Older lifters, women, and adolescents benefit from microloading all of the major lifts. They simply can't recover and adapt to the training as robustly as a younger male. At some point it's wise for everyone to microload certain lifts. Stronger lifters will need to microload the bench press, overhead press, and Olympics lifts. 


   Rouge sells fractional plates as small as 1/4 pound. Do yourself a big favor and buy a set. It will include a pair of .25, .50, .75, and 1 lb plates.




   Although this may sound like the most appealing solution, it was put last for a reason - this is the last option! The best way to fix stalled progress is to make sure intra-set rest, sleep, and diet are in order first. When you’re confident those variables are in check you may explore program alterations. Entire books have been written on this topic so I can’t go too far down the rabbit hole here. I’ll simple provide some rough guidelines.


   Decrease the frequency of your most stressful workouts. If you’ve been doing 3-4 hard workouts a week it may be time to remove one of those harder days and replace it with an easier “recovery” day. You can only go at full speed for so long. At some point the physical stress out paces your ability to recover. This is why we assess the recovery variables first – to make sure recovery is outpacing the stress as best it can.


   Alternate high volume and high intensity workouts. If you have been performing high volume workouts (lots of sets and reps) you may benefit from alternating them with a heavier workout. For example, if you are bench pressing on Monday and Friday for 3 sets of 5 reps you can change Friday’s workout to just one heavish set of 5 reps. You can even attempt a new 5 rep max on this day if you desire. Monday’s 3 sets of 5 reps would be left alone. Even though Monday and Friday are still challenging workouts, the total volume of work has been reduced enough to allow for more recovery without sacrificing strength.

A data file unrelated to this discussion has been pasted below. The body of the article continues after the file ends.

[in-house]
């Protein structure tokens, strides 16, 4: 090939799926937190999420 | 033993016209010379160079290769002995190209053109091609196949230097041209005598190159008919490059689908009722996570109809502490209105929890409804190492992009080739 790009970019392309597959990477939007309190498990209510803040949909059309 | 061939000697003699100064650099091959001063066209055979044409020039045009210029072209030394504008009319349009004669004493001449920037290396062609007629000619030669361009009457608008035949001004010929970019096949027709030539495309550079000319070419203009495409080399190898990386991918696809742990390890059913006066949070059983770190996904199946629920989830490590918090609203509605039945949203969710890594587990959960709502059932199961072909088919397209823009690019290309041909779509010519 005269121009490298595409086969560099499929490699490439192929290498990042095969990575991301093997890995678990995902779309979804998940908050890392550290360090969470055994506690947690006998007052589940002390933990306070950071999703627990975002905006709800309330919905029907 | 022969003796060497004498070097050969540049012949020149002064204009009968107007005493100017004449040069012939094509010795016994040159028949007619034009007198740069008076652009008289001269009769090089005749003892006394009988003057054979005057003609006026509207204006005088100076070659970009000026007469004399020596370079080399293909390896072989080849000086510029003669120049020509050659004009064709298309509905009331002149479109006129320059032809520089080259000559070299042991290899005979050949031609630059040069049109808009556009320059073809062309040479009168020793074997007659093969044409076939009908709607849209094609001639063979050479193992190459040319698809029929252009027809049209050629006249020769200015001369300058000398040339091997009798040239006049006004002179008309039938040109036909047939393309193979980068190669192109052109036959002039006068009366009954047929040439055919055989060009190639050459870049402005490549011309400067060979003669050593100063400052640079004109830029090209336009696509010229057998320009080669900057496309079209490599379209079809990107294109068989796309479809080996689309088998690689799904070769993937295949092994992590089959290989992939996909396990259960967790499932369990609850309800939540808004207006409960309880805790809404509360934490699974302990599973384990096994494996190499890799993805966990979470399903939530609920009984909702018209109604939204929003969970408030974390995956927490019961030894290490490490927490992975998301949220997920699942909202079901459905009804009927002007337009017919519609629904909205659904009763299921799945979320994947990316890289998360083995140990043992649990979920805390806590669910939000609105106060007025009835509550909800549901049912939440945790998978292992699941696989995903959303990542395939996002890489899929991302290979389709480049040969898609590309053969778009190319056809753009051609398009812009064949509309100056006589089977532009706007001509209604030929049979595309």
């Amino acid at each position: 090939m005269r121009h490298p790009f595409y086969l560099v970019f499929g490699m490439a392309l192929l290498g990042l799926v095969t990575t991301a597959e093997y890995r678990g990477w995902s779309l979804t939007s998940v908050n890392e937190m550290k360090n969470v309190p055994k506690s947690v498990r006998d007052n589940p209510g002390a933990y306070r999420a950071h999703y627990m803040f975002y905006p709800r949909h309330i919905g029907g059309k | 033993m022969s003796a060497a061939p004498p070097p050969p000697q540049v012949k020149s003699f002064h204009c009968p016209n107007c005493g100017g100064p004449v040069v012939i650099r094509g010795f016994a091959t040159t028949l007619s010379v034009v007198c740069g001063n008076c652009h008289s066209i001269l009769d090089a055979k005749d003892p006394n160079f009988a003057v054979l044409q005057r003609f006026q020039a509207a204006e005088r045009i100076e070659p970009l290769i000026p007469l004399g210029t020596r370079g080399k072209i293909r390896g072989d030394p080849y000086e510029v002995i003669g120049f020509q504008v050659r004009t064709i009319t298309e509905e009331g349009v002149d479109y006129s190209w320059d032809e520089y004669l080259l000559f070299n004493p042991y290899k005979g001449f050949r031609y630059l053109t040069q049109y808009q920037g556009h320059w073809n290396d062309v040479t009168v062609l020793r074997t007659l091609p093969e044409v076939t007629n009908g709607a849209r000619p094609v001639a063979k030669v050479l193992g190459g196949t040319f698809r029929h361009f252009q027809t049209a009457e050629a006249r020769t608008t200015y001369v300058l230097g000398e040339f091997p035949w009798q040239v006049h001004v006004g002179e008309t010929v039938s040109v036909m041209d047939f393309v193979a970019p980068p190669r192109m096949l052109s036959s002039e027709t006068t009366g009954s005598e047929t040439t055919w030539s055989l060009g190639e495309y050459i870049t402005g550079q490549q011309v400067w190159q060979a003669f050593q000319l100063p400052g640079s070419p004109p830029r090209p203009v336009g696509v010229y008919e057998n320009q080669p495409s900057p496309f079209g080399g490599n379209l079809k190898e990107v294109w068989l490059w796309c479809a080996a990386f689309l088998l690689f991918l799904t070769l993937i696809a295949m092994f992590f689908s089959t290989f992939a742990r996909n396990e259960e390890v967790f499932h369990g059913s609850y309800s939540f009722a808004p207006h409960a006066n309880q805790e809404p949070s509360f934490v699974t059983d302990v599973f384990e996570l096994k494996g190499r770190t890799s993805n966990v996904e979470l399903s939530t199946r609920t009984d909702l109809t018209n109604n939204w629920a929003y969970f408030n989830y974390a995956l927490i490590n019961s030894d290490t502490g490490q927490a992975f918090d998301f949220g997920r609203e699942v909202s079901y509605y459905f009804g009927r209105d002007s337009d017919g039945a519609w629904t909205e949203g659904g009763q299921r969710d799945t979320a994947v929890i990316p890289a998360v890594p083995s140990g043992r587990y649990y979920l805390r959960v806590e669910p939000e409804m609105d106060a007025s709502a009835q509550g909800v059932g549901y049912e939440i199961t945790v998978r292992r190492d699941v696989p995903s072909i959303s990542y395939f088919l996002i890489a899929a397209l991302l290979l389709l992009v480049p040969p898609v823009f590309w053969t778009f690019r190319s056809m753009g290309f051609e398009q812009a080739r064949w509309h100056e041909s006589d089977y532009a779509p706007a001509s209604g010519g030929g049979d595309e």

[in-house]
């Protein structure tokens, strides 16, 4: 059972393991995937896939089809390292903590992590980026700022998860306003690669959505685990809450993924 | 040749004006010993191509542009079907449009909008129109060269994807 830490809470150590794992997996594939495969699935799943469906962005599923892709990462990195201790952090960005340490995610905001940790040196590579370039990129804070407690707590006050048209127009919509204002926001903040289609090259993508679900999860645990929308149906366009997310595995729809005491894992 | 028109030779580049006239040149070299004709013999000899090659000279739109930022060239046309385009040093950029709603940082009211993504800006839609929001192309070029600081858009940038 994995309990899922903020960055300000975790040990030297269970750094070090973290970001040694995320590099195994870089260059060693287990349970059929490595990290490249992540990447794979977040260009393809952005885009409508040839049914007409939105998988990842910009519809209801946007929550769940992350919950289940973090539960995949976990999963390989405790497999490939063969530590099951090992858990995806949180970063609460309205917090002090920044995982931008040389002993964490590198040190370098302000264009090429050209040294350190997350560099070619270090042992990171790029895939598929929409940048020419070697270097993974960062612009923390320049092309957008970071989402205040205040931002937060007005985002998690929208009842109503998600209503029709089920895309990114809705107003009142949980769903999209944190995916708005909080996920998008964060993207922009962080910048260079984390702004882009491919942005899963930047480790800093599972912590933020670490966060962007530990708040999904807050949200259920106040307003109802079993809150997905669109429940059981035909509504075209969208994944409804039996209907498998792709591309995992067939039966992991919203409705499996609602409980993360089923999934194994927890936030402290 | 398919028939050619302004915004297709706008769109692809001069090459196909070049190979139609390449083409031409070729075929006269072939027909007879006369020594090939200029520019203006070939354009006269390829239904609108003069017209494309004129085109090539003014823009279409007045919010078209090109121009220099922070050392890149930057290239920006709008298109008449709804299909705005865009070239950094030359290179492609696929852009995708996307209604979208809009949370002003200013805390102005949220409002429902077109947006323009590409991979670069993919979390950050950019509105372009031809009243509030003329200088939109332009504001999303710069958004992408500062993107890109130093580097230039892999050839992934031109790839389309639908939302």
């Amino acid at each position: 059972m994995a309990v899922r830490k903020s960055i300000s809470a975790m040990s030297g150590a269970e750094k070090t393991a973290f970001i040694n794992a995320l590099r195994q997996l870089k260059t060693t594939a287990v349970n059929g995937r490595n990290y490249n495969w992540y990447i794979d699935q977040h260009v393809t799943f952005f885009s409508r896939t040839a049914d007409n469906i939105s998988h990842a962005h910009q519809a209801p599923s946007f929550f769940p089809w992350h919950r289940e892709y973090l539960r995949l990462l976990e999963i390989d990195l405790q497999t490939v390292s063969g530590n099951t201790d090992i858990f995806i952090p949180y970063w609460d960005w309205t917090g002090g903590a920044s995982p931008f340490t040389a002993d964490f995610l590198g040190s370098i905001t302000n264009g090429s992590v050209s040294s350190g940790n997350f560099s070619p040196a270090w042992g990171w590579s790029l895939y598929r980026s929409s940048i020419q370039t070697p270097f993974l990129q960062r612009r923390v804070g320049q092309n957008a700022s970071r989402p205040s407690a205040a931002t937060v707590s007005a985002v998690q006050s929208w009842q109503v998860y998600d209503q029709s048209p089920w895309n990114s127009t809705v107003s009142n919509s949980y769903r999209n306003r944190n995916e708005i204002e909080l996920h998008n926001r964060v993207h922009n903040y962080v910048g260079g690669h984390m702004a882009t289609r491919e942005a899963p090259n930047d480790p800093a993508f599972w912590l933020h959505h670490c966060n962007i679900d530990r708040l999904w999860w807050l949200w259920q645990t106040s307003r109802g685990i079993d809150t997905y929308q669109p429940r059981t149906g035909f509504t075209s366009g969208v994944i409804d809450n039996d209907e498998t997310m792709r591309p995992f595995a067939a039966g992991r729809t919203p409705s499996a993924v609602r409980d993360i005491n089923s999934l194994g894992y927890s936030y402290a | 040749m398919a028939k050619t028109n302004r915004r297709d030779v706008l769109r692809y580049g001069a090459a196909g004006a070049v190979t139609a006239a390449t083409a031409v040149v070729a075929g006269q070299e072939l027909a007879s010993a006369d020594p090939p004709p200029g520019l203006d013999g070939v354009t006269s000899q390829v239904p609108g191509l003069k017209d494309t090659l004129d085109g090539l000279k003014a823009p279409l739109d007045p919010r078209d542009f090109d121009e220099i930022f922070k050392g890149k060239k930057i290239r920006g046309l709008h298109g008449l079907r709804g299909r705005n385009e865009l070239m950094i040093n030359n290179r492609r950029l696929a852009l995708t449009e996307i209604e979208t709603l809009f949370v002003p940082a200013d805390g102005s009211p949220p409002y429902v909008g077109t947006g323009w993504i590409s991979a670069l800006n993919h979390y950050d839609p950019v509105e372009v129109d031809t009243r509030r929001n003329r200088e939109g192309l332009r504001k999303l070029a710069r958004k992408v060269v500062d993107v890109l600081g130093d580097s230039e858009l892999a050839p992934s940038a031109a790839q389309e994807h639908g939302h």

Keep your current workouts unchanged, but add an extra day of rest between them. This effectively spreads the stress over a longer length of time, providing you with more time to recover between hard workouts. Lets say you’re working out on Monday, Wednesday, and Friday, and all 3 days are stressful training sessions. Your new workout schedule would be Monday, Thursday, and Sunday for the first week. For the second week it would be Wednesday, and Saturday. The third week would be Tuesday, and Friday. Week 4 would start the rotation over again. For most of us, this frequency would provide ample recovery. Enough to where leisure activities (golf, cycling, hiking) can be enjoyed on one of the rest days. This type of schedule does pose an obvious problem, however. It’s not very practical for those with busy professional and personal lives to keep switching their workouts in this manner. If you can manage it I think this is a great option, though.




   This is supposed to be difficult. If it were easy it wouldn't work. Learn to embrace the struggle, and push through what you thought were your limits. Real barbell training isn't for everyone. Mostly because of how difficult it is when it's done correctly. If you can learn to keep moving forward past the honeymoon phase you'll do what most people don't have the stomach for.

About the Author:


Scott is a Starting Strength Coach, USA Powerlifting Coach, Westside Barbell Strength Coach, and competitive powerlifter.


Scott’s best competition lifts are a 540 lb. squat, 391 lb. bench press, and 606 lb. deadlift in the 231 lb. men’s open weight class.